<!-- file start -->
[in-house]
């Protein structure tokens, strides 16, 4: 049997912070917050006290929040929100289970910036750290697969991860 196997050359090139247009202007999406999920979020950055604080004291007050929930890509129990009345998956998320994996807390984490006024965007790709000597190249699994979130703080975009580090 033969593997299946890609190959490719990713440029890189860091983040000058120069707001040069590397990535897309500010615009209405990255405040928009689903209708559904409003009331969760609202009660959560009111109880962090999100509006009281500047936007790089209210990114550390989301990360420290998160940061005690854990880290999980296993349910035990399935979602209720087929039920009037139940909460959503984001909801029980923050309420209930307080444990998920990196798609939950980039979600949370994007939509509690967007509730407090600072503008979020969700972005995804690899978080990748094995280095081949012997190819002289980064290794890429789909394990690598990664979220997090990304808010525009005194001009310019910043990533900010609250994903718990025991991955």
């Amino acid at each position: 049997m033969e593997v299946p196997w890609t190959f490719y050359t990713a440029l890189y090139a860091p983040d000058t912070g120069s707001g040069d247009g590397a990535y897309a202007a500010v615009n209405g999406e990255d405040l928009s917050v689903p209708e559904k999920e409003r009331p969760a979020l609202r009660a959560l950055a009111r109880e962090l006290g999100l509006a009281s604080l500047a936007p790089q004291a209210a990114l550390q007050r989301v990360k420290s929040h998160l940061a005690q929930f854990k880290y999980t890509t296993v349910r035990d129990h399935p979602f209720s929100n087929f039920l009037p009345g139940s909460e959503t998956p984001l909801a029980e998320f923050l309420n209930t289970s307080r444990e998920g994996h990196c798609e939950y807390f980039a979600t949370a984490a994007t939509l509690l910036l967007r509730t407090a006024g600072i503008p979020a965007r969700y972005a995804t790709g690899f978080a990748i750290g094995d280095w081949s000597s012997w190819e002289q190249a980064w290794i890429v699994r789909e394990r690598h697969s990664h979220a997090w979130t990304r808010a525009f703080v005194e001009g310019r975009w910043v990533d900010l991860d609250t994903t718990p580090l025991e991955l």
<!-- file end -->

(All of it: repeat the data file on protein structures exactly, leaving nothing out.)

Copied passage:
[in-house]
């Protein structure tokens, strides 16, 4: 049997912070917050006290929040929100289970910036750290697969991860 196997050359090139247009202007999406999920979020950055604080004291007050929930890509129990009345998956998320994996807390984490006024965007790709000597190249699994979130703080975009580090 033969593997299946890609190959490719990713440029890189860091983040000058120069707001040069590397990535897309500010615009209405990255405040928009689903209708559904409003009331969760609202009660959560009111109880962090999100509006009281500047936007790089209210990114550390989301990360420290998160940061005690854990880290999980296993349910035990399935979602209720087929039920009037139940909460959503984001909801029980923050309420209930307080444990998920990196798609939950980039979600949370994007939509509690967007509730407090600072503008979020969700972005995804690899978080990748094995280095081949012997190819002289980064290794890429789909394990690598990664979220997090990304808010525009005194001009310019910043990533900010609250994903718990025991991955």
């Amino acid at each position: 049997m033969e593997v299946p196997w890609t190959f490719y050359t990713a440029l890189y090139a860091p983040d000058t912070g120069s707001g040069d247009g590397a990535y897309a202007a500010v615009n209405g999406e990255d405040l928009s917050v689903p209708e559904k999920e409003r009331p969760a979020l609202r009660a959560l950055a009111r109880e962090l006290g999100l509006a009281s604080l500047a936007p790089q004291a209210a990114l550390q007050r989301v990360k420290s929040h998160l940061a005690q929930f854990k880290y999980t890509t296993v349910r035990d129990h399935p979602f209720s929100n087929f039920l009037p009345g139940s909460e959503t998956p984001l909801a029980e998320f923050l309420n209930t289970s307080r444990e998920g994996h990196c798609e939950y807390f980039a979600t949370a984490a994007t939509l509690l910036l967007r509730t407090a006024g600072i503008p979020a965007r969700y972005a995804t790709g690899f978080a990748i750290g094995d280095w081949s000597s012997w190819e002289q190249a980064w290794i890429v699994r789909e394990r690598h697969s990664h979220a997090w979130t990304r808010a525009f703080v005194e001009g310019r975009w910043v990533d900010l991860d609250t994903t718990p580090l025991e991955l």